04 / 15 / 2020


In their final press release at the G20’s virtual summit on 26 March, and in response to the coronavirus pandemic, the planet’s 20 biggest economies called for solidarity, transparency and cooperation with international institutions to “restore confidence, preserve financial stability and revive growth”. At the same time, the member countries announced their plans to inject more than $5,000 billion dollars into the global economy to counter the social, economic and financial repercussions of the pandemic. (L’Obs, 26 March 2020)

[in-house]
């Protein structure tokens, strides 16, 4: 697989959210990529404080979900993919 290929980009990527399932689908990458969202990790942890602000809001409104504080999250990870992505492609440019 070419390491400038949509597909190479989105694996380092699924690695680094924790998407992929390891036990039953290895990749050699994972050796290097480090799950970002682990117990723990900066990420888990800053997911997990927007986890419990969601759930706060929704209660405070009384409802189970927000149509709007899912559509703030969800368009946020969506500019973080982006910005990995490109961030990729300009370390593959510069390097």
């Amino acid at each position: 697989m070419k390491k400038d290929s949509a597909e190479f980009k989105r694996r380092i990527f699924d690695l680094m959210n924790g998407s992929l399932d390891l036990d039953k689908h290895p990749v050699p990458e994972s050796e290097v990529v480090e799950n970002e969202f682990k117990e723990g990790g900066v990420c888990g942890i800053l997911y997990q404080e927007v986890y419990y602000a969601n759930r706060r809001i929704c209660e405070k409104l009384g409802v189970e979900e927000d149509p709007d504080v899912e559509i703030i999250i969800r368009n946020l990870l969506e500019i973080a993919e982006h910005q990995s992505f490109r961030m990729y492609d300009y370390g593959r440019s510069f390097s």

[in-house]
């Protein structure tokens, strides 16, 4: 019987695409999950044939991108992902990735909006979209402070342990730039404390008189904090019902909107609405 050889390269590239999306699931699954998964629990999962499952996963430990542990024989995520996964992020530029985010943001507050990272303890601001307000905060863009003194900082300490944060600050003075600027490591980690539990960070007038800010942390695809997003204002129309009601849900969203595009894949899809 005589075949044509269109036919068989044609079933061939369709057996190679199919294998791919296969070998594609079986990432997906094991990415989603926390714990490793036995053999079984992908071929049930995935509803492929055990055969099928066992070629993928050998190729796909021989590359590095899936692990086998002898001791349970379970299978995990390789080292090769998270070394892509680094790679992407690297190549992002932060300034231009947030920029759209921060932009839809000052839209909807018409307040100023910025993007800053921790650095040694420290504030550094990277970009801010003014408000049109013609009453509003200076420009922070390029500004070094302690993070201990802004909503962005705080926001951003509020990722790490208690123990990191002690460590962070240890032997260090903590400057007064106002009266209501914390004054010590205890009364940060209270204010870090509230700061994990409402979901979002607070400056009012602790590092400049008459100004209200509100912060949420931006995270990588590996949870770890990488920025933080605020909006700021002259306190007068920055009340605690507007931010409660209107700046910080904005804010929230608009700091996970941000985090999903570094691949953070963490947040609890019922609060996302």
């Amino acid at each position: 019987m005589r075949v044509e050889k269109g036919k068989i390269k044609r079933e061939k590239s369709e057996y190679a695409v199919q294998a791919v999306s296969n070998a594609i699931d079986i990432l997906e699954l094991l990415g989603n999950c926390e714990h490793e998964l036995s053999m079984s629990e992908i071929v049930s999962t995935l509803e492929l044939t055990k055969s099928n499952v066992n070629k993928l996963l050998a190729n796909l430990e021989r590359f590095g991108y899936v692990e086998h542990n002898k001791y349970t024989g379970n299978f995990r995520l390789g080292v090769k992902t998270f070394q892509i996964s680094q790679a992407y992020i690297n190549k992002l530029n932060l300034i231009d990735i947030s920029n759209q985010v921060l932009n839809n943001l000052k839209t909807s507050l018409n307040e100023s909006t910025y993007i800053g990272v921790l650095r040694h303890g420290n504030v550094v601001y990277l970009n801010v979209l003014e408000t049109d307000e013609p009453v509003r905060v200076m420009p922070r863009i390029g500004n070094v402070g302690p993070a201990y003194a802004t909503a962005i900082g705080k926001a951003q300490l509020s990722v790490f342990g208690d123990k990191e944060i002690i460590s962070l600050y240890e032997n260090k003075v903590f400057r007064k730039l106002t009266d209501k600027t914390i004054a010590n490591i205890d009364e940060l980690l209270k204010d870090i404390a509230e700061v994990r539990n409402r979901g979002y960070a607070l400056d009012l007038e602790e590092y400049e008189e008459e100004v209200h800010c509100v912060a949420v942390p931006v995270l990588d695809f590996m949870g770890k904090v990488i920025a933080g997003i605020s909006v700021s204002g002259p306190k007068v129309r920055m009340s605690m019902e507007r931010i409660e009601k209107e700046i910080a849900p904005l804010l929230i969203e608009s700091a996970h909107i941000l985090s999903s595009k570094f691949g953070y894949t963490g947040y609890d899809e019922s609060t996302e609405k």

The shortage of respirators, masks and other medical tests has created an unprecedented situation of competition between countries and, within States themselves, between public buyers, thus exacerbating the health crisis. No longer a question of transparent tenders, across the planet direct negotiations are now taking place, often accompanied by a predictable train of favouritism, embezzlement and overcharging, and paving the way for future disputes. This observation was made during an online conference on 23 March, “Public Contracts and the Covid-19 Coronavirus”, which brought together public procurement specialists from a number of countries. (Le Monde, 30 March 2020)